Brake Pad Squeal – What Causes It And How Do I Fix It?

Brake Pad Squeal can ruin an otherwise comfortable ride. Pulling up to the stoplight with horribly squeaking brakes draws attention, and is extremely annoying.  If you are here, you may be wondering what the deal is, and luckily I have an answer for you.  There are a few ways to reduce brake pad squeak, and they are quite simple.  Engineers have been working to reduce squeaky brakes for awhile, so if you have brake pad squeal don’t worry it’s completely natural (and annoying).

What Causes Brake Pad Squeal

Brake pad squeal is the result of what Porsche describes as “Stick Slip”, which is pretty self explanatory.  When the brake pad comes into contact with the rotor (or more accurately the brake pad transfer layer) the whole point is to generate friction.  It is not because you need brakes.  For a variety of reasons, this friction isn’t completely smooth.  Imagine taking an open palm and dragging it across a pane of glass.  It will stick, and slip.  The back and forth frequency of the pad and rotor result in a high frequency squeal, and the sound is amplified through the large metallic surface that is the brake rotor.

Fixed calipers like these absorb less high frequency vibration than floating brake calipers.

On floating calipers, there is generally one piston on one side of the brake rotor.  The caliper slides along a pair of greased pins, which is why they call it floating.  This design is able to absorb vibrations to some degree.  On a fixed caliper, there are pistons on both sides of the rotor and the caliper is mounted solidly.  Many performance brakes feature the fixed design as it is a little more sturdy and provides good feedback.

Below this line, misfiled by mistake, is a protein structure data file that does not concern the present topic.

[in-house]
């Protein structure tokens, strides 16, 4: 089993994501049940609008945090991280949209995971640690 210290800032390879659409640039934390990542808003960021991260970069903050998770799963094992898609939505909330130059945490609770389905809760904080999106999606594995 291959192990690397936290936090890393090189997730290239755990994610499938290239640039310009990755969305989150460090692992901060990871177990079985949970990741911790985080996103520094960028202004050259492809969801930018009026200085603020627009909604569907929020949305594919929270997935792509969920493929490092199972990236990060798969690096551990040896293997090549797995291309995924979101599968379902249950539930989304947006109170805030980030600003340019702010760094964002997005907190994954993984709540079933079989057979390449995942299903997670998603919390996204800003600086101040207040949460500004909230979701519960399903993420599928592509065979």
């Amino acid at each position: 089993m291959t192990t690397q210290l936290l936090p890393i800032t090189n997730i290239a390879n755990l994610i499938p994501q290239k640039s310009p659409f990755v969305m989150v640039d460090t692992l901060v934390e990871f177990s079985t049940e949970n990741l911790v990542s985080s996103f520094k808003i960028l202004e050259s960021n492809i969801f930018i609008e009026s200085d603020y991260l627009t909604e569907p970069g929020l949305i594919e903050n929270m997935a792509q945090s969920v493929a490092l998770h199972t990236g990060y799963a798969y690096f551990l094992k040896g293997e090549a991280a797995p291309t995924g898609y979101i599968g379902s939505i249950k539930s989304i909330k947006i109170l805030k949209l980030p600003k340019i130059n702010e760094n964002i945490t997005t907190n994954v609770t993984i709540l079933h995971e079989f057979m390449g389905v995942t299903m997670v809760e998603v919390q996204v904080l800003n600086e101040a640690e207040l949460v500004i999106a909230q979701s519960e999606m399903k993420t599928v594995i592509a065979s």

You will see fixed rotors on sports cars, and heavy performance oriented vehicles like Porsches and BMW M cars, and if you’ve ever done the brakes one a luxury car with fixed calipers you will notice that the pads often come with small metal attachments.  These are called damping weights, and work to dull the vibrations in a specific frequency range.  Without the addition of damping weights, or the isolation from the pins and associated bushings on a floating caliper, these braking systems can be very noisy.  Most of the time these types of systems are reserved for racing oriented cars.

It’s an extremely common misconception that when your brakes start squealing, you need to replace them.

This is wrong.

Even though we love selling brake kits to the uninformed, the more realistic reason your brakes are squealing now and didn’t before is because the anti-squeal shim has been compressed, and the anti-squeal grease has washed off.  Many brake pads have a small metal hook on them meant to rub on the rotor when they are worn beyond spec, but they are designed to only sqeauk when you are in reverse (if the pad is installed correctly).  Kind of an audible wear indicator.  Another reason for squealing brakes that really need to be replaced is if your pad is completely gone, and you are stopping your vehicle with the metal backing plate.  Here are the two ways you can easily fix your noisy brakes.

Re-grease your pads